Painter Amir H. Fallah is the father of a young son, and they love to read stories together. Every culture has its own universe of children’s literature, from myths and fantasy to more quotidian fables and cautionary tales, cartoons, comics, and coming of age books that are all over the place for style and symbolism but have one purpose in common — to prepare children for what lies ahead of them in this world. Usually, these narratives try a bit to soften fears, encourage courage and forthrightness, and mostly have happy endings, or at least morals.
But something else is happening with these stories now, as Fallah experiences rereading them as an adult, knowing what he knows about life and love and loss and all of it, and it’s shedding a whole new light on how these stories function. Moreover, as someone who abides by a deep appreciation for what makes people interesting, unique individuals, Fallah has a whole other set of histories and perspectives, lived experiences of transcendence and injustice, and a hearty dose of political realism to layer on top of what he is currently teaching his son about the world. As the suite of large-scale paintings in Remember, My Child… suggest, this world is by no means a fairy tale.
Fallah’s acclaimed works of the past decade have reassessed what a portrait can be, how it is built, how it functions in art history and society. These works are known for figures shrouded in ornately patterned textiles which, like all the great many other objects which surround them in the compositions, belong to the sitters. You never see their faces, their skin is of indeterminate ethnicity, gender is not particularly revealed. In this way, an understanding of their history and personality emerges from the things which they have kept over the years, their lineage and memories and markers of turning points, their tastes. In this new series, Fallah removes the figure entirely, but each one or rather the totality of them all, is a dual portrait of himself and his boy. Instead of treasured possessions, the compositions build portraiture’s requisite sense of self through the languages — verbal and visual — of the formative stories they have been told, and are currently telling, about life, and about their own lives.
Fallah’s eclectic visual and narrative sources are culled from his own childhood memories of Iran, his family’s move to the U.S. during his youth, the good and evil which he subsequently discovered in American culture, the contemporary and classic children’s books that currently occupy his imagination, and a mindfulness toward how cultural values pass between generations. His penchant for visual bricolage and dynamic maximalism is fueled by an omnivorous appetite for high and low, kitsch and classicism, the cosmic and the commonplace. This juxtapositional aesthetic has been well developed in Fallah over the years, not least as publisher of the indie periodical and cult favorite, Beautiful/Decay. In fact, there is something of a magazine layout feeling to some of the larger compositions, as vignettes are compartmentalized by painted borders, and spaces flattened and laid like tiles.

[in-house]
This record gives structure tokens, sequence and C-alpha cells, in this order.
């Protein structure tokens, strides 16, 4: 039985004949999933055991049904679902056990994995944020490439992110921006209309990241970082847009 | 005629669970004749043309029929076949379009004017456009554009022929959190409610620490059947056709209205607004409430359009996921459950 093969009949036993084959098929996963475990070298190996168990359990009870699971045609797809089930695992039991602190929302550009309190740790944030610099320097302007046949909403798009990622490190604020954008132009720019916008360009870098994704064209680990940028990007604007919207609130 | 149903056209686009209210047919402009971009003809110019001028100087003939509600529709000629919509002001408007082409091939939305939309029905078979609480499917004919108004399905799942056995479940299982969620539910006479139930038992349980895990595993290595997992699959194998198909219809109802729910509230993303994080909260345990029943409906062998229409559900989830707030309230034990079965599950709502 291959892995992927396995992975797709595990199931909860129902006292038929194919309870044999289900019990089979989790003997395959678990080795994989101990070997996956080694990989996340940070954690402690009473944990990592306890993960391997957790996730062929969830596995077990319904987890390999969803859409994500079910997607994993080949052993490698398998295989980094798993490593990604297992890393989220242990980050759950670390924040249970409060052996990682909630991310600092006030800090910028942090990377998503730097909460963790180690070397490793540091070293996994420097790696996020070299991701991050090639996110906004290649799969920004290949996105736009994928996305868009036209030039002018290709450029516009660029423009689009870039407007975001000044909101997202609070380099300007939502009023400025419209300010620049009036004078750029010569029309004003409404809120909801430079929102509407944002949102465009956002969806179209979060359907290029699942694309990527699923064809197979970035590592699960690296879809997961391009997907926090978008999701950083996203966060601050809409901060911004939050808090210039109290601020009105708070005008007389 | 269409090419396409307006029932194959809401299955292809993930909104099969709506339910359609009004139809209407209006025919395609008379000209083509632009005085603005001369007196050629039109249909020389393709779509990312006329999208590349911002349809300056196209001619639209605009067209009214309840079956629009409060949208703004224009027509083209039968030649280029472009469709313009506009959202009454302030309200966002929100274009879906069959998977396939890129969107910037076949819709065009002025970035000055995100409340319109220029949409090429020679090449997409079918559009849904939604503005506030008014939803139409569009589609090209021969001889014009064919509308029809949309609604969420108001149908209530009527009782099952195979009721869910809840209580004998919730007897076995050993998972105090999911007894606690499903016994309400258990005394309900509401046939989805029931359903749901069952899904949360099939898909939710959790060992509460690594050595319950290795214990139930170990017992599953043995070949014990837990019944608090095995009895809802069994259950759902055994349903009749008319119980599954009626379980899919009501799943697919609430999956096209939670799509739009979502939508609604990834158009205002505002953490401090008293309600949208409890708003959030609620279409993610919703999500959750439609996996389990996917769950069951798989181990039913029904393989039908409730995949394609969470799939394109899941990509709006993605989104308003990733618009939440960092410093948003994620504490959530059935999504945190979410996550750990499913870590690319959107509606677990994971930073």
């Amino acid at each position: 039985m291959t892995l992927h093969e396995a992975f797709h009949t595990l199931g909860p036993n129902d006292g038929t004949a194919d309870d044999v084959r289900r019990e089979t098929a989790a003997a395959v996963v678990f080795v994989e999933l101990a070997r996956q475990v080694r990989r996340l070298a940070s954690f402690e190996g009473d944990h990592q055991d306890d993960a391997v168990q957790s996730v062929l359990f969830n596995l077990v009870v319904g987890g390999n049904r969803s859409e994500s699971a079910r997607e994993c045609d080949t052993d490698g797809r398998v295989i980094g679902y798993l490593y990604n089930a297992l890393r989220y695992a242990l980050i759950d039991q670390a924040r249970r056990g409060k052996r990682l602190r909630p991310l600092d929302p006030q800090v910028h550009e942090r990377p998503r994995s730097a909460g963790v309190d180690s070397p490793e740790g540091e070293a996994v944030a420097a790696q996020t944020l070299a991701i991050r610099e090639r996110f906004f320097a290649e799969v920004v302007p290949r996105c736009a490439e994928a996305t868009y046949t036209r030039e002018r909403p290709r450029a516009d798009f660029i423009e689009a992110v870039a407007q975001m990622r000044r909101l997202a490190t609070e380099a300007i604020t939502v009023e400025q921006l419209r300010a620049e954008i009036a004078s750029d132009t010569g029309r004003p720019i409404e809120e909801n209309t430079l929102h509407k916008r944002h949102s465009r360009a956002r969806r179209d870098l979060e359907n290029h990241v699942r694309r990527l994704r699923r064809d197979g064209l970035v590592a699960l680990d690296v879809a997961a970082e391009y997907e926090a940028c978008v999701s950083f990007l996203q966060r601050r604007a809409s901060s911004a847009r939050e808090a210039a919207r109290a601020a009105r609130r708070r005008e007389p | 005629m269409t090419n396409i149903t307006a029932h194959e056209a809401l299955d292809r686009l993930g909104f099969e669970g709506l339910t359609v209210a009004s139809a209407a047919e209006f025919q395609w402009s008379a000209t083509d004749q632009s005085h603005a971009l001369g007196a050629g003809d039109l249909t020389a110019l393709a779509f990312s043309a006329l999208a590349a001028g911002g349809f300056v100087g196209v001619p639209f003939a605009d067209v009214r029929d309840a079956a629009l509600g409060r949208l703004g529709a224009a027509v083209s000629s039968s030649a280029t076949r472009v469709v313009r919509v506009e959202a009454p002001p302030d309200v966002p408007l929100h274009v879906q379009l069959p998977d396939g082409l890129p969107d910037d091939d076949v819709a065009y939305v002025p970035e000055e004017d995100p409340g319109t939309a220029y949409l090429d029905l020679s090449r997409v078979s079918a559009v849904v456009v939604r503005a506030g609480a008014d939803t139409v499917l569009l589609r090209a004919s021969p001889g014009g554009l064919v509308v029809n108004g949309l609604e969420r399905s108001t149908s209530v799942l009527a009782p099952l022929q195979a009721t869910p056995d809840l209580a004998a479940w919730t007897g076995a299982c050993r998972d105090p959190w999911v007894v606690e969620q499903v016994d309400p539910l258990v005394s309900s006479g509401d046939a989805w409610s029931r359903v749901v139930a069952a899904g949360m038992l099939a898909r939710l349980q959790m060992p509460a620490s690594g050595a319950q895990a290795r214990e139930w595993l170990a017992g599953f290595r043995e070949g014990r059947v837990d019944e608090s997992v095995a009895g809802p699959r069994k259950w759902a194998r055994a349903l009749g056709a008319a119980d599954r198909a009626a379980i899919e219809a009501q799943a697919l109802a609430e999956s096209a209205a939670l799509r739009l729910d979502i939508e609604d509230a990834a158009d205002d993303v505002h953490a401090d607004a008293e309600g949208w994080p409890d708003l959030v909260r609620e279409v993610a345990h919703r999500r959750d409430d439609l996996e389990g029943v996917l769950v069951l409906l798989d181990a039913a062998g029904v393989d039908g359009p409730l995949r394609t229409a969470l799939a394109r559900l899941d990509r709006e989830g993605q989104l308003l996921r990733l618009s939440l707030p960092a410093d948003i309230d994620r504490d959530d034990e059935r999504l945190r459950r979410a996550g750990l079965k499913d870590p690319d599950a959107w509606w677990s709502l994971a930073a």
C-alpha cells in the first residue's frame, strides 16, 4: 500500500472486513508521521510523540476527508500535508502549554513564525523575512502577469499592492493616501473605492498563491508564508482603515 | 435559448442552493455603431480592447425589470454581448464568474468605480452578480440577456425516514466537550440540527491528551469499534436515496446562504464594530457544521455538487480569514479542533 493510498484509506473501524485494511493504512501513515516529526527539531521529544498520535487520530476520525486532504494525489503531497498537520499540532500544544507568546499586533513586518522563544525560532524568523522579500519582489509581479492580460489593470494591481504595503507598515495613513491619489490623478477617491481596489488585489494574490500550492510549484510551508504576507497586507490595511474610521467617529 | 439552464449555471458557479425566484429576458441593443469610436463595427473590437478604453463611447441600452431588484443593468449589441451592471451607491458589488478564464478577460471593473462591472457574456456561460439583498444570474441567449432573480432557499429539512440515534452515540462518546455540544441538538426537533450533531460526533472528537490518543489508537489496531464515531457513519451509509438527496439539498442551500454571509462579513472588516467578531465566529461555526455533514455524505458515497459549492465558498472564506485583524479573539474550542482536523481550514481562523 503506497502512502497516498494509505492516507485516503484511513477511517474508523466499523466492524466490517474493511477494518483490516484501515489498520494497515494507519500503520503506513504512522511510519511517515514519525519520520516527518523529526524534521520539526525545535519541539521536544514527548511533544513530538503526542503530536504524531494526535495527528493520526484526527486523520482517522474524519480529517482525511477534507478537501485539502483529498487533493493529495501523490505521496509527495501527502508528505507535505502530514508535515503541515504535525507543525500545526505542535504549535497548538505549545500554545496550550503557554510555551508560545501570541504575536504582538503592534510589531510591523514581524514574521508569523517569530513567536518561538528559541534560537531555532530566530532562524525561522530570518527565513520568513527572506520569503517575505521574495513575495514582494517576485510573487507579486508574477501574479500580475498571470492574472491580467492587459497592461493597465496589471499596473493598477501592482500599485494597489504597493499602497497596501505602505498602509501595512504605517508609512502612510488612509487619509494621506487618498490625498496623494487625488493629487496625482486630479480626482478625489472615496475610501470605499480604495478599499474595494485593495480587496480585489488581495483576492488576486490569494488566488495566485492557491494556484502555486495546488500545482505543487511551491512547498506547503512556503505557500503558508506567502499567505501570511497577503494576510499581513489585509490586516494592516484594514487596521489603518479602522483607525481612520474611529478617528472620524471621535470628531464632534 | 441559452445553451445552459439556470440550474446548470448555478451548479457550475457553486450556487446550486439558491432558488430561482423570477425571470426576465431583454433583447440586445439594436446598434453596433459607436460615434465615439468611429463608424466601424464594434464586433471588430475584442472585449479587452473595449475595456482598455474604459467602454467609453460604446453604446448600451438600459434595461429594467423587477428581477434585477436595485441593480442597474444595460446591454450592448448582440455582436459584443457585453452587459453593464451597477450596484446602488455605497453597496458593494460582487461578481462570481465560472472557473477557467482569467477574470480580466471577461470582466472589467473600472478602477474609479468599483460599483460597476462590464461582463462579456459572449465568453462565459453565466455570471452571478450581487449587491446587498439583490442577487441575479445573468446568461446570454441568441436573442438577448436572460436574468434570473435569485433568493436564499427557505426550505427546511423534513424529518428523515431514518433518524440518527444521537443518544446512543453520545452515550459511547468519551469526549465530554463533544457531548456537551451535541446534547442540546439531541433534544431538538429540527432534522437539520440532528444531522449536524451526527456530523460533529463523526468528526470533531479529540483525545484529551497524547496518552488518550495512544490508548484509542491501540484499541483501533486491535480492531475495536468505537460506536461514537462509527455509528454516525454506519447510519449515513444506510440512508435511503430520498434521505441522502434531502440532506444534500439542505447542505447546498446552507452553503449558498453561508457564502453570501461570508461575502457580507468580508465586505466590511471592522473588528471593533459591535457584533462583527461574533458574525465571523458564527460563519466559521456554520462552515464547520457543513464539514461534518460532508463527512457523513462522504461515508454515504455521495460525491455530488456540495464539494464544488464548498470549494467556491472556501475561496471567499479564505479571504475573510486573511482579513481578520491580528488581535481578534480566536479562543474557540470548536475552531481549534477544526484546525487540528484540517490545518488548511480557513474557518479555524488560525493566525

The texts in each painting do a lot of the work of directing meaning, but across collections of varied iconography key cautionary themes emerge — the perils of racism, the denial of freedoms, the rejection of science, the desecration of nature, the quest for peace and justice, the evils of empire and greed. “They will smile to your face,” reads one. “Remember my child, nowhere is safe,” takes the breath away. “Science is the antidote, superstition is the disease,” reads another, even as one continues to pray.
Across all the works, archetypal symbols of wisdom, including actual wise men, proliferate alongside clowns and characters, caged birds and flowering vines, heirloom textiles, devotional architecture, maps and mosaics and animated creatures, dancing skeletons, and dances of the veil. “No gods, no masters,” reads one painting, and that’s it, that’s the message. The gods both old and new may or may not exist, but the parables imparted in their hagiographies contain essential truths worth salvaging. “No masters” is both a promise of freedom and an admonition against becoming an oppressor. In “Sentiment without action is the ruin of the soul,” Columbus falls off the edge of the earth, a wildcat surveys the land, a barnyard devolves into chaos, an iconic cowboy collapses in upon himself, as might America. This work surely imparts a message with resonance for the present moment, though seven might be a bit too young to join the resistance.
Shulamit Nazarian, 616 N. La Brea, Hollywood; on view through October 31; shulamitnazarian.com.
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